Stay calm. Riding high on emotions, either positive or negative, can impact your ability to make a rational decision. When you have any decision to make, the first step should generally be to stay as calm as possible. If you can't stay calm, put off making the decision until you're thinking clearly.[6]
    Try taking a few deep breaths to help calm yourself down. If you have more time, go into a quiet room and do about 10 minutes of deep breathing exercises.
    To perform deep breathing exercises, start by placing on hand on your belly below your ribcage and the other on your chest. When you inhale, you should feel your abdomen expand as well as your chest.[7]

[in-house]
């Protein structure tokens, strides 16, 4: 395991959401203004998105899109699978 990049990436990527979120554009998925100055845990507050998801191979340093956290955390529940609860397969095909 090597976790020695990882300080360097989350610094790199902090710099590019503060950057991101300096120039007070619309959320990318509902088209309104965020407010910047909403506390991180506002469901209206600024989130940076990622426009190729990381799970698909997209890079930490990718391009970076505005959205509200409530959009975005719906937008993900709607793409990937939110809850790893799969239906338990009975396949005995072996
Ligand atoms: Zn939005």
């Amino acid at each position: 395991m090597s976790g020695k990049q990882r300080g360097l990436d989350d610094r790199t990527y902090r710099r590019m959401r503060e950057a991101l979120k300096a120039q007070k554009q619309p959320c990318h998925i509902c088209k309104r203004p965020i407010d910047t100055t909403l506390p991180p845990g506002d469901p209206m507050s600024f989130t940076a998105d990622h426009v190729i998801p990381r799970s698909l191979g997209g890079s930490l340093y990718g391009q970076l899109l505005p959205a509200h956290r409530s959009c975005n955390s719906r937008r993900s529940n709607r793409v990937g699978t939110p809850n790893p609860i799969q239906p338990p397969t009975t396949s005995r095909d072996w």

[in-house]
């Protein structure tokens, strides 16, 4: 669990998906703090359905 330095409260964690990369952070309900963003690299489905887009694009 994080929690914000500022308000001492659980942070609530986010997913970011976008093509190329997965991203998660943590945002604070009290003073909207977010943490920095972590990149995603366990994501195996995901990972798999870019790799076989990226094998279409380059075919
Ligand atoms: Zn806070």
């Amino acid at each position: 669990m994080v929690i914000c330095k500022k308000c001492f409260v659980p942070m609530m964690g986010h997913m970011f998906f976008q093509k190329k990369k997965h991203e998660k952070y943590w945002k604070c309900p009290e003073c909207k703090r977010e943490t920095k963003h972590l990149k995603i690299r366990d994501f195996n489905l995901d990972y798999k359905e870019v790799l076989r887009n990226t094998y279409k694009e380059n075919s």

Inhale slowly through your nose. Aim to inhale for a 4-count. Focus on the feeling of the breath as your lungs expand.
    Hold the breath for 1-2 seconds.
    Gently release the breath through your nose or mouth. Aim to exhale for a 4-count.
    Repeat this process 6-10 times per minute for 10 minutes.
Make Decisions Step 15 Version 2.jpg
Get as much information as possible. Most decisions are made better when you have enough information to make an informed decision. Making decisions, especially if they're about important topics, should rely on logic. Do some research to find out as much as you can about your decision.[8]
    For example, if you were trying to decide between keeping a full-time job and switching to a part-time job to spend more time with your kids, you would need to know how much money you would be losing each month by making the switch. You would also need to consider how much time you would gain with your kids. Record this information, as well as any other relevant information that might help you make your decision.[9]